Men and women continuously turn to natural supplements or over-the-counter products for better sex. These products often bear claims that they will “arouse,” “increase sexual desire,” or “improve sexual performance,” but little is known about their efficacy or safety as natural libido enhancers. In a recent study published in the journal Sexual Medicine Reviews, researchers reviewed eight natural aphrodisiacs and analyzed their effectiveness to determine which ones have the lowest health risks while still helping to boost sex drive.

According to the Food and Drug Administration (FDA), an aphrodisiac is defined as “any product that bears labeling claims that it will arouse or increase sexual desire, or that it will improve sexual performance” — hence why they’re often considered the catalyst for love. Although the FDA has recognized aphrodisiacs’ potential, experts in the agency agree most of these non-medical approaches are ineffective.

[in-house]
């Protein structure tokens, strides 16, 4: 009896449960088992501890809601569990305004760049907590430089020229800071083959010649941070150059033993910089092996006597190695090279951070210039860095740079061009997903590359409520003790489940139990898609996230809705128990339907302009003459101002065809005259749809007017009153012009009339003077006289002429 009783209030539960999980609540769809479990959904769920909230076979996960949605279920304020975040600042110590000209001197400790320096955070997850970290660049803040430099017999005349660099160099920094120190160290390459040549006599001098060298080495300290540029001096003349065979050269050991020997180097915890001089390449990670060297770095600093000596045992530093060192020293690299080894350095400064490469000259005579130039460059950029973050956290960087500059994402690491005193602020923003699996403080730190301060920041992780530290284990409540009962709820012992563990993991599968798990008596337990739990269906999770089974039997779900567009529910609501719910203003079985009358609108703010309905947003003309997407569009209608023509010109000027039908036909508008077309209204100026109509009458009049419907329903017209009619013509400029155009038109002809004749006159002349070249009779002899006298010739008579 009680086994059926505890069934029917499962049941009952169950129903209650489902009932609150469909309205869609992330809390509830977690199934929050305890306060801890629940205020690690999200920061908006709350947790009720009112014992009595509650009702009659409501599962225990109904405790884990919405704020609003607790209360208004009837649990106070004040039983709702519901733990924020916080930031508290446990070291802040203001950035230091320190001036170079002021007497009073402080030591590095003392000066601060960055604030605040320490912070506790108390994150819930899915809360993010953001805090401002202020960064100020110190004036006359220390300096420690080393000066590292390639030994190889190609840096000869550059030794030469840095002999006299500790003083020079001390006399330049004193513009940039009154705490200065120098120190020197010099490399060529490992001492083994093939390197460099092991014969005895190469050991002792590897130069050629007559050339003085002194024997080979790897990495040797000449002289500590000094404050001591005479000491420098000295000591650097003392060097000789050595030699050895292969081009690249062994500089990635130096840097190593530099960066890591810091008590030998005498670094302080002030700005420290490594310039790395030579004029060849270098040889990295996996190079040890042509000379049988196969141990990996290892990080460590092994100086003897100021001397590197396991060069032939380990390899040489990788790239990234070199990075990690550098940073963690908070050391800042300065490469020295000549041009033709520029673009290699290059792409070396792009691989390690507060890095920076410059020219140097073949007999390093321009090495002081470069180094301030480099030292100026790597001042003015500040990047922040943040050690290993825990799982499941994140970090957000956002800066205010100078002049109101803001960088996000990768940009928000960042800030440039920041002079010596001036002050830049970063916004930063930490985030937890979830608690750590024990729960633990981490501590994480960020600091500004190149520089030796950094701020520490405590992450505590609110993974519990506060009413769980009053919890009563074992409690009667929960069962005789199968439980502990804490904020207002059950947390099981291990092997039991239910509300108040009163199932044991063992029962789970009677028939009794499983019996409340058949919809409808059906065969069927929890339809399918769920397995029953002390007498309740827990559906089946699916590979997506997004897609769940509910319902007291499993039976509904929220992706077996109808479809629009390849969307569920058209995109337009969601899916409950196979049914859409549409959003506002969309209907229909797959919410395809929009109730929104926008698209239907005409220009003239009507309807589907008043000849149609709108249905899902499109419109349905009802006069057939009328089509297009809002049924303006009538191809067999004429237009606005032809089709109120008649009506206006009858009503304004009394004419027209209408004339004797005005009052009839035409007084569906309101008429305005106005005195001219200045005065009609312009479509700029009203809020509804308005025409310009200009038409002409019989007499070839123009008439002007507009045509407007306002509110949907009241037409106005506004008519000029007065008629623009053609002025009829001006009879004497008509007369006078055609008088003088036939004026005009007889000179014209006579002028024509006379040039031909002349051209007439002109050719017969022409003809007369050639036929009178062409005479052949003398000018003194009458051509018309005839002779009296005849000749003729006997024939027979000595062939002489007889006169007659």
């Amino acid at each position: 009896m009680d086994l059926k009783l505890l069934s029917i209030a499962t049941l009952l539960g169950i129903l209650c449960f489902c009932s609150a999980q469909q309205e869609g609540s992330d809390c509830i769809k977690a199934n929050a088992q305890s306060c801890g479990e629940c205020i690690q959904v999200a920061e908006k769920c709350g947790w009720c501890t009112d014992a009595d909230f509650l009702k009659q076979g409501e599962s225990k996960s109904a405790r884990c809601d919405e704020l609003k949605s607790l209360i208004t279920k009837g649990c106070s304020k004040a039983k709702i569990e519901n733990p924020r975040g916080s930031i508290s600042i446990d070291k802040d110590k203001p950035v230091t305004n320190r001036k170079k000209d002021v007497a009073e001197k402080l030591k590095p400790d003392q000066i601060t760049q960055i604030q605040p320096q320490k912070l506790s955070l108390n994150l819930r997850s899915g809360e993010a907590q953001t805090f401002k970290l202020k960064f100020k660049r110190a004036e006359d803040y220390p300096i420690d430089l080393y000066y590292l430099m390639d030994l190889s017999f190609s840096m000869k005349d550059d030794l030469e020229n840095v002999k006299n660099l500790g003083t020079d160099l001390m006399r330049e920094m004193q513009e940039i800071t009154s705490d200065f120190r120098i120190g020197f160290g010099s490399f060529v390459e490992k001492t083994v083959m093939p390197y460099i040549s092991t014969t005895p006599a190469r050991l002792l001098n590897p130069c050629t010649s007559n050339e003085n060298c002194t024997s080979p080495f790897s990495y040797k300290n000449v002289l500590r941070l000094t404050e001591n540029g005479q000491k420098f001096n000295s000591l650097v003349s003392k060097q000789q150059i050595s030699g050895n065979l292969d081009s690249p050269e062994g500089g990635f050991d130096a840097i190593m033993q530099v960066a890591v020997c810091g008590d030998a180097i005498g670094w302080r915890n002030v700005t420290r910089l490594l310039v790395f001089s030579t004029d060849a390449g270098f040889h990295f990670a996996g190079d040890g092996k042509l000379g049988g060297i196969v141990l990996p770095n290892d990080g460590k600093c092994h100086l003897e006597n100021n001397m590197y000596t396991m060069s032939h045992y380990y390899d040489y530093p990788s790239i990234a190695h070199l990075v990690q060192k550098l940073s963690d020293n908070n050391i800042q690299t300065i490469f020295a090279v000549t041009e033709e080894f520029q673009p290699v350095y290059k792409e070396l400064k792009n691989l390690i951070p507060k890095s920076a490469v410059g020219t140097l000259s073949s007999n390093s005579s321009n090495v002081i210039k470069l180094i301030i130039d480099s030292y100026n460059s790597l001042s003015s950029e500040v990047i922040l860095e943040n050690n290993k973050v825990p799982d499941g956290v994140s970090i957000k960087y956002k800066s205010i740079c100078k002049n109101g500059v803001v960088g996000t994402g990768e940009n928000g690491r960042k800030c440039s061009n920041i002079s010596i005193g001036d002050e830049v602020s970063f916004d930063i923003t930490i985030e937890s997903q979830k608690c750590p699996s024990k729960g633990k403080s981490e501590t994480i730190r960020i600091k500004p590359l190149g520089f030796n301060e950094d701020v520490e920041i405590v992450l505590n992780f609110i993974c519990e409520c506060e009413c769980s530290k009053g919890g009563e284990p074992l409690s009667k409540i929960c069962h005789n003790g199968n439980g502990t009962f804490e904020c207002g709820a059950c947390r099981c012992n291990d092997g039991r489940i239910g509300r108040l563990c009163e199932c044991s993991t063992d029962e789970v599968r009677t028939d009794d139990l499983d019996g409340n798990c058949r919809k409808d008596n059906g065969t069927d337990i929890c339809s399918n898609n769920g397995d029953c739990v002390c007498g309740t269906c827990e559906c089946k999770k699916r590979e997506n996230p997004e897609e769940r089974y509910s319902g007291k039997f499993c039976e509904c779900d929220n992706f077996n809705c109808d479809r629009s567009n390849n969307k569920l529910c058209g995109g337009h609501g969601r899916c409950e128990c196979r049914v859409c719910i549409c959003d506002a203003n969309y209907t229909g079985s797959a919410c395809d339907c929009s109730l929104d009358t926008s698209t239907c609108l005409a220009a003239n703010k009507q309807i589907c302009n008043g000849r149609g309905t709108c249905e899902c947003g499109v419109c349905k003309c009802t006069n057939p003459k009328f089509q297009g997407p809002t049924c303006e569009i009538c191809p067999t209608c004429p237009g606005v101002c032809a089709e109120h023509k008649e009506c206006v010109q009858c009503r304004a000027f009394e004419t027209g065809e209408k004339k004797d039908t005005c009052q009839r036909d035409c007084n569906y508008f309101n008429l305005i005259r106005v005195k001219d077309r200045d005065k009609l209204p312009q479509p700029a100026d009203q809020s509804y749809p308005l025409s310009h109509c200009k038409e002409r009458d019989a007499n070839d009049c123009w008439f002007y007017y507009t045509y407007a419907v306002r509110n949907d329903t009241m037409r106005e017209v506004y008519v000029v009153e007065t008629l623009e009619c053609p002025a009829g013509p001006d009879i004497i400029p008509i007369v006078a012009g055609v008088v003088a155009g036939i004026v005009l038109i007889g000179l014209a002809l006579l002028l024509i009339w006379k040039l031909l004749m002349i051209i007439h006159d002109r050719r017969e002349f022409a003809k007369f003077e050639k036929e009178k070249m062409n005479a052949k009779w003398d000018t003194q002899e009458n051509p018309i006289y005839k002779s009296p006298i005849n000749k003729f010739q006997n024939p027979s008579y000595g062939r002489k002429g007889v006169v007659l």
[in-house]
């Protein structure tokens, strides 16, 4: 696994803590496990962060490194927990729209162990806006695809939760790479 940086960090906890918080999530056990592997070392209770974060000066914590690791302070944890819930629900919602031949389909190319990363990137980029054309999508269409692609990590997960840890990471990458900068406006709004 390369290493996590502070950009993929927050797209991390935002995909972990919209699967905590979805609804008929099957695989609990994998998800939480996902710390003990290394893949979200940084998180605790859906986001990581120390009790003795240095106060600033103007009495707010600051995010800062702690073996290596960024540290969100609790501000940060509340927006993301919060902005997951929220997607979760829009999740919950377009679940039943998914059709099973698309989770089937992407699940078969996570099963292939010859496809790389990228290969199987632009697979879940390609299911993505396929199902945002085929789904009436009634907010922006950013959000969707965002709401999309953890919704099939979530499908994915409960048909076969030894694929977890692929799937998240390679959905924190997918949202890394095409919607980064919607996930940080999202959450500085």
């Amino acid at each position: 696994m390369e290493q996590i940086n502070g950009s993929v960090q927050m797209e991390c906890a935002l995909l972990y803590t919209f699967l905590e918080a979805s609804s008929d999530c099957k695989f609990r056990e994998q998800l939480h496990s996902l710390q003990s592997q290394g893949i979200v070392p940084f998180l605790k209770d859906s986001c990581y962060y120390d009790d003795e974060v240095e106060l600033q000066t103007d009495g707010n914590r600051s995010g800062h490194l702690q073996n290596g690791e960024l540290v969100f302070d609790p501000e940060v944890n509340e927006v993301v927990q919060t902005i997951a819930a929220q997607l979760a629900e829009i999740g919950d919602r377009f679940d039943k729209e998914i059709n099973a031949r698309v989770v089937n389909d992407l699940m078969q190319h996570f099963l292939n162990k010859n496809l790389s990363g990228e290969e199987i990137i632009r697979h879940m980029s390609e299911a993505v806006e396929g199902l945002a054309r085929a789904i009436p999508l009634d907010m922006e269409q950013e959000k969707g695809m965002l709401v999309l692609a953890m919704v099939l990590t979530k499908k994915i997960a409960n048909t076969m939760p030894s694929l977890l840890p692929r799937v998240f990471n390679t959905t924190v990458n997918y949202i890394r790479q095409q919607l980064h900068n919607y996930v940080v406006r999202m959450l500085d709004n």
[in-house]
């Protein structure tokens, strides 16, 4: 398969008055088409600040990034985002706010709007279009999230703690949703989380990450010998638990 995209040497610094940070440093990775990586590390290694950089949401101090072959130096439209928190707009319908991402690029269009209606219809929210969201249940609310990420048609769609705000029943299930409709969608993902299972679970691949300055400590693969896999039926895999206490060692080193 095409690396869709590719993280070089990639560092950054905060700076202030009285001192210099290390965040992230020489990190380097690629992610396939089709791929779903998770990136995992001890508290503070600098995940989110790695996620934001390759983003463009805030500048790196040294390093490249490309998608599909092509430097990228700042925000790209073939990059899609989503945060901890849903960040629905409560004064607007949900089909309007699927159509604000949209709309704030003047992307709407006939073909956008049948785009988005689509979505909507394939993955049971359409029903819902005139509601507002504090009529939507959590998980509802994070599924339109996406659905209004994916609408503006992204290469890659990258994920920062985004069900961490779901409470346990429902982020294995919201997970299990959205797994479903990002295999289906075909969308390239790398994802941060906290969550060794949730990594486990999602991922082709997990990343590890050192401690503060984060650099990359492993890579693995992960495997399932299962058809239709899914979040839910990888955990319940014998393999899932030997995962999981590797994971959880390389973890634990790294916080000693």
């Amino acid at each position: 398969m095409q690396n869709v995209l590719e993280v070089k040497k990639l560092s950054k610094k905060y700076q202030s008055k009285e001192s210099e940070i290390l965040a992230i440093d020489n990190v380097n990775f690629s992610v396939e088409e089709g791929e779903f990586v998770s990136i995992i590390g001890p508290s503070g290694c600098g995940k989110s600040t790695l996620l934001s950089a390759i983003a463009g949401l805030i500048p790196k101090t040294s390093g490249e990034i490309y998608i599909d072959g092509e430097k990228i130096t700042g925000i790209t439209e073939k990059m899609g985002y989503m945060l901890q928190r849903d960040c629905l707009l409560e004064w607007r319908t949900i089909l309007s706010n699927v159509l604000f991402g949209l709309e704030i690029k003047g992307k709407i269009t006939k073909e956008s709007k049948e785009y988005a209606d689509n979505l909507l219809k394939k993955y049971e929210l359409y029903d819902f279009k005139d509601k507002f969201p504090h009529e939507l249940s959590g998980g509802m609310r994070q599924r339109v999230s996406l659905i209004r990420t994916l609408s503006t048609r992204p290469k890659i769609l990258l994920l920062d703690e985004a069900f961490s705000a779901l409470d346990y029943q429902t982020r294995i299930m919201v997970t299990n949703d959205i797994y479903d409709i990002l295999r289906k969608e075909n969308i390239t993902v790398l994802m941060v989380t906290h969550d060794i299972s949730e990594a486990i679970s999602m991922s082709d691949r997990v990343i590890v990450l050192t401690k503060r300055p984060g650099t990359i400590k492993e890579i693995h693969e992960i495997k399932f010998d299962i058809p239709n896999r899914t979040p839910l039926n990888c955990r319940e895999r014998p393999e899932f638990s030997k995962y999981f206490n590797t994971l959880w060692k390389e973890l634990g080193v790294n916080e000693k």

In an effort to explore which aphrodisiacs actually work, researchers conducted a meta-analysis on products associated with terms like “sex” and “aphrodisiac,” and reviewed how effective and safe they were when it came to arousing sexual desire.

Click “View Slideshow" to see which foods might give your libido a boost and which foods fall flat. Also remember that the study called for further research on the potency and safety of these products as they pertain to sexual arousal. Consulting a doctor will be your best bet in ensuring your own health.